Lion hunting in Zambia is reopening after a few years of closure, this is according to Chairman of the Professional Hunters Association of Zambia Roland Norton.
Mr Norton explained that there are clear prospects for lion hunting coming back this coming year.
“Zambia is an amazing destination for lion,” noted Mr Norton as he described the exclusively open range hunting opportunities.
“You can be very confident that if you are going with a reputable outfitter, that you are going to get a really, really good lion,” he emphasized.
Mr Norton’s positive outlook reflects an increased number of older lions in Zambia.
Those lions that were two years old when the ban took effect are now five years old, three-year-olds are now six and four-year-olds are now seven.
Mr Norton explained that originally the government tried to set the minimum age for a huntable lion at seven years, but there is no irrefutable way to determine the age of a live wild lion.
“We agreed with government to a compromise,” said Mr Norton, “and we agreed that a lion that was five years old or older would be permitted.”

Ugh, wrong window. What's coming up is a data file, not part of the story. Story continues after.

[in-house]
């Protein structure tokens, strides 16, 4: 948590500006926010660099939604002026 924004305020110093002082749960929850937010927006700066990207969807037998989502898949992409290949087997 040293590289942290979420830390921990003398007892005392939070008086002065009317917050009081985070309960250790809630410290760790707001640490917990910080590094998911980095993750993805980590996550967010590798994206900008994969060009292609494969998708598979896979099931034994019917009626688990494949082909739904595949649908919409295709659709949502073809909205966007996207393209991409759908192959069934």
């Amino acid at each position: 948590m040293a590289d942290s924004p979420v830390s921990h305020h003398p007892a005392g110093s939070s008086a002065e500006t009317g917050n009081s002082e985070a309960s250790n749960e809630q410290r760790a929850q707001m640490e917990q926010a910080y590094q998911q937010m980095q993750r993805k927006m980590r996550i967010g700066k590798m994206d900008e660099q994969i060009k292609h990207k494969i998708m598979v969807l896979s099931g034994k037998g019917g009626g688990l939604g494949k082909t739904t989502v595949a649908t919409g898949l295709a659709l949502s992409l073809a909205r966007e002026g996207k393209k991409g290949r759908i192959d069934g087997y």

Mr Norton explained how male lions have a productive age, and a post-productive age at which time they become a target for the hunting industry.
“When a lion has gone beyond his productive age,” explained Mr Norton, “he becomes a liability to the under lions who are trying to come in and take over his pride and breed his females.”
While nature often moves post-productive male lions aside, Mr Norton pointed out that was a waste when instead hunting such a lion can draw so much revenue into a country and do so much good to a community.
According to Mr Norton, Zambia has always had very good populations of lion and they always considered that they managed the lion populations very well.
“The setting of a quota and the harvesting of the lion in a sustainable way is what’s absolutely of paramount importance,” he explained.
The quota for the upcoming hunting season is 24, “…and the lion we have coming up are really, really good quality trophy lion,” said Mr Norton, adding that in his experience, it’s the Professional Hunters’ professional duty to try and shoot the oldest and most viable trophy he or she can find.